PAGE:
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How Does Wine Tasting Differ From The Old World To The New World?

How Does Wine Tasting Differ From The Old World To The New World?

Old World and New World are undoubtedly terms you have heard a lot if you have been around wine for a long. However, these expressions represent much more than just the local emphasis they convey. The experience of tasting wine in these two regions is different. Here are a few distinctive features of New World wine tasting that set it apart from Old World wine tasting.

1. Differences in flavor profiles

Old World wines typically have lighter bodies, lower alcohol content, brighter acidity, and more earthy flavors. On the contrary, New World wines have a fuller body, more alcohol, less acidity, and a much riper taste. Climate change is one of the causes of this situation. Globally, both Old World and New World wine regions are experiencing major changes due to global temperatures rise. Due to increasing temperatures and increased ripeness, it is not unusual to find Old World wines with rather high ABVs (14%+) nowadays. 

The other reason is that with the continued evolution of consumer and winemaker preferences, it is equally typical to encounter New World wines with lower ABVs and brighter acidity. Higher-elevation growing locations are still being sought after by New World vintners, which inevitably results in more acidic fruit.

2. Winemaking techniques employed in the two worlds

The Old World vs. New World wine-tasting experience comparison is heavily influenced by winemaking techniques, particularly how wood is used. In the New World, new oak is more frequently used, while in the Old World, neutral wood is more frequently employed.

Did you know that in the Old World, neutral wood is more frequently in wine-making compared to the use of new oak in the New World?

Wine-tasting tourism is more exciting when one is taken through the winemaking process while tasting each of the varieties. It becomes more educating and involving thus creating a wonderful experience. Comparing the differences in tastes as a result of the techniques used in the New World and Old World helps is a great experience. 

3. Differences in wine labeling

New world wine labels are often simple to read and require little prior expertise compared to Old World labels that require one to have prior knowledge. The New Zealand wine label for Matua is shown here, and it is simple to understand.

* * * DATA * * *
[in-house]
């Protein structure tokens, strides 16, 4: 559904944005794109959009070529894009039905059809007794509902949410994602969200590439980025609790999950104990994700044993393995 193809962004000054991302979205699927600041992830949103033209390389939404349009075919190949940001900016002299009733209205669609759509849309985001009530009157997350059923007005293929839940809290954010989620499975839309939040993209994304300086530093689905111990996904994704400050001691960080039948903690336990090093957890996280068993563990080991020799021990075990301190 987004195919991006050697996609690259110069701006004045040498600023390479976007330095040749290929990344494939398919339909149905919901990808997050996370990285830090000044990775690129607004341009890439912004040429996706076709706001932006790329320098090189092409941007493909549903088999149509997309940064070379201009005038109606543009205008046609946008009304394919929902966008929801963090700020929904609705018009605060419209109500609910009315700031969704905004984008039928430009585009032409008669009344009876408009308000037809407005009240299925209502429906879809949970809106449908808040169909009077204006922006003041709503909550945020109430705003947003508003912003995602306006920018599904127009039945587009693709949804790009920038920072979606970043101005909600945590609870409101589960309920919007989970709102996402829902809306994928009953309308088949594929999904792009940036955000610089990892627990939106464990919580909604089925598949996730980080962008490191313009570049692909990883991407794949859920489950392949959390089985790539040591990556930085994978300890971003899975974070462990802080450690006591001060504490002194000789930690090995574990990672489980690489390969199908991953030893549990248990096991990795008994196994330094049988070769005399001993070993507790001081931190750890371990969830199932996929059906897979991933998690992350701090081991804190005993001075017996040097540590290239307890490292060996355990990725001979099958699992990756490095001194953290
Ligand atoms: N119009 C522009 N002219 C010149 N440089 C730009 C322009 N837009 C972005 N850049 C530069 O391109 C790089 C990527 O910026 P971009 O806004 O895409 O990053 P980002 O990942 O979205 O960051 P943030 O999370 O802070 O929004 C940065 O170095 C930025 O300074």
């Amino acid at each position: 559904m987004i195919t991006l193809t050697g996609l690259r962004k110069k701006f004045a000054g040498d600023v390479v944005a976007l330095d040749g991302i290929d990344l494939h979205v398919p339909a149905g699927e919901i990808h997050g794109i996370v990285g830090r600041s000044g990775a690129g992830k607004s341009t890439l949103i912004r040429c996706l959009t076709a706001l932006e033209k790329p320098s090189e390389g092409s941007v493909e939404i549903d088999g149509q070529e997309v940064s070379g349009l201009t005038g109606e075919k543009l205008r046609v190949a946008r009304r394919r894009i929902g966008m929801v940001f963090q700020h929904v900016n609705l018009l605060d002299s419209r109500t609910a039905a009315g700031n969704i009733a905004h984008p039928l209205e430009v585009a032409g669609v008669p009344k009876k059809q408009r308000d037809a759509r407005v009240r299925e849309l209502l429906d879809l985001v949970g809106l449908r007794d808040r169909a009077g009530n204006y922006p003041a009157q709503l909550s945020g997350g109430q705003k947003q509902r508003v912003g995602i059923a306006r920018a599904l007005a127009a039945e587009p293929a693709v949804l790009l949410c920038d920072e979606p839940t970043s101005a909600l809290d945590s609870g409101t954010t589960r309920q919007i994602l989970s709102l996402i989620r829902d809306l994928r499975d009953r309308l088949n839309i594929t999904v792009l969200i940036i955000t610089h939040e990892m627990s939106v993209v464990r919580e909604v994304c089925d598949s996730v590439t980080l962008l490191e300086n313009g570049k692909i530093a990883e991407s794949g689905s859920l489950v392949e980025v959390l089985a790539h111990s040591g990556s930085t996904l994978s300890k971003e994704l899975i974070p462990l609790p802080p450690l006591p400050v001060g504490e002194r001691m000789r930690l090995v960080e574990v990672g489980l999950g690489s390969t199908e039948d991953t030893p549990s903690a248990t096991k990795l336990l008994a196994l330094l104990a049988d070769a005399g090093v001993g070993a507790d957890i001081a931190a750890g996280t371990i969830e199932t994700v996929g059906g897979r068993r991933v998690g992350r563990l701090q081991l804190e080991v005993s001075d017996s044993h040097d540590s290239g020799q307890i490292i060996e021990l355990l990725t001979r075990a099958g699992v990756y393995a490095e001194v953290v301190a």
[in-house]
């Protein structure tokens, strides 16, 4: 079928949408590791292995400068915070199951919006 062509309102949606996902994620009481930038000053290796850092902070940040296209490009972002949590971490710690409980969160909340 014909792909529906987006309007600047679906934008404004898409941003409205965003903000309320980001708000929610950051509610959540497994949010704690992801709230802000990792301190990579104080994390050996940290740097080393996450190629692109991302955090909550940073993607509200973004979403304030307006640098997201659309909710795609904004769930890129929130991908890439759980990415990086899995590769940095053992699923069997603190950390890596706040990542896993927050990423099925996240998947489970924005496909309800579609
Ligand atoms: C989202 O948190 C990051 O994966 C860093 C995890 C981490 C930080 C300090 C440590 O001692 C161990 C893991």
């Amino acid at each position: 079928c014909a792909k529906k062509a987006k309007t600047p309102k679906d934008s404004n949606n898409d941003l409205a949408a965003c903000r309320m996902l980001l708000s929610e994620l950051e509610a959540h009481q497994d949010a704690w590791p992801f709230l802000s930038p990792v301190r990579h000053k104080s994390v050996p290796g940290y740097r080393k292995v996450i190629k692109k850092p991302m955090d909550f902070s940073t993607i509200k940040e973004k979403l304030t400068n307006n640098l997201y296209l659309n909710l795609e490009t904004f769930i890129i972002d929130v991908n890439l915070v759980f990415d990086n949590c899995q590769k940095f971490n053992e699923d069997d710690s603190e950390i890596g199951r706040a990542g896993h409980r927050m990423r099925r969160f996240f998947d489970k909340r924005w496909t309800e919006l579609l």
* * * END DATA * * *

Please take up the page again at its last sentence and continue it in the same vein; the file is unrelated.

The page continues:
To easily interpret an Old World wine label, you must have a lot more presumptive knowledge. For instance, the label omits to mention the grape types that were used. In Italy, people rely on the fact that they are aware that Chianti contains at least 80% Sangiovese. You probably already know that Tuscany is where Chianti is from.

4. Differences in winemaking culture and heritage

The primary characteristic shared by all Old World wine-producing nations is the tight regulations that all wineries must adhere to when producing their wines. Old World nations and regions have a long tradition of producing wine in a certain style, and contemporary winemakers are expected to uphold those traditions.

Did you know that wine in the Old World has been made the same way for centuries?

 A person frequently cites their preference for Old World wine as being due to the wine’s historical significance. Realizing that the wine in our glass has been created in the same way for generations is romantic for those of us who enjoy drinking it.

On the contrary, the entrepreneurial spirit you would anticipate from the descendants of emigrants who set out in pursuit of a new and better life elsewhere is embodied by the wines and the winemakers in the New World. There is a great deal of innovation and wide variation in winemaking techniques in these areas. Traditional wine-making methods are often less valued in the New World than are winemaking techniques that make use of contemporary innovations.

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2. Mark O’Neill, ‘Do you know how Oak affects wine?’ 12th, April 2022,


4. VinePair Inc., ‘The Guide To Old World Wine Vs. New World Wines, 2022,

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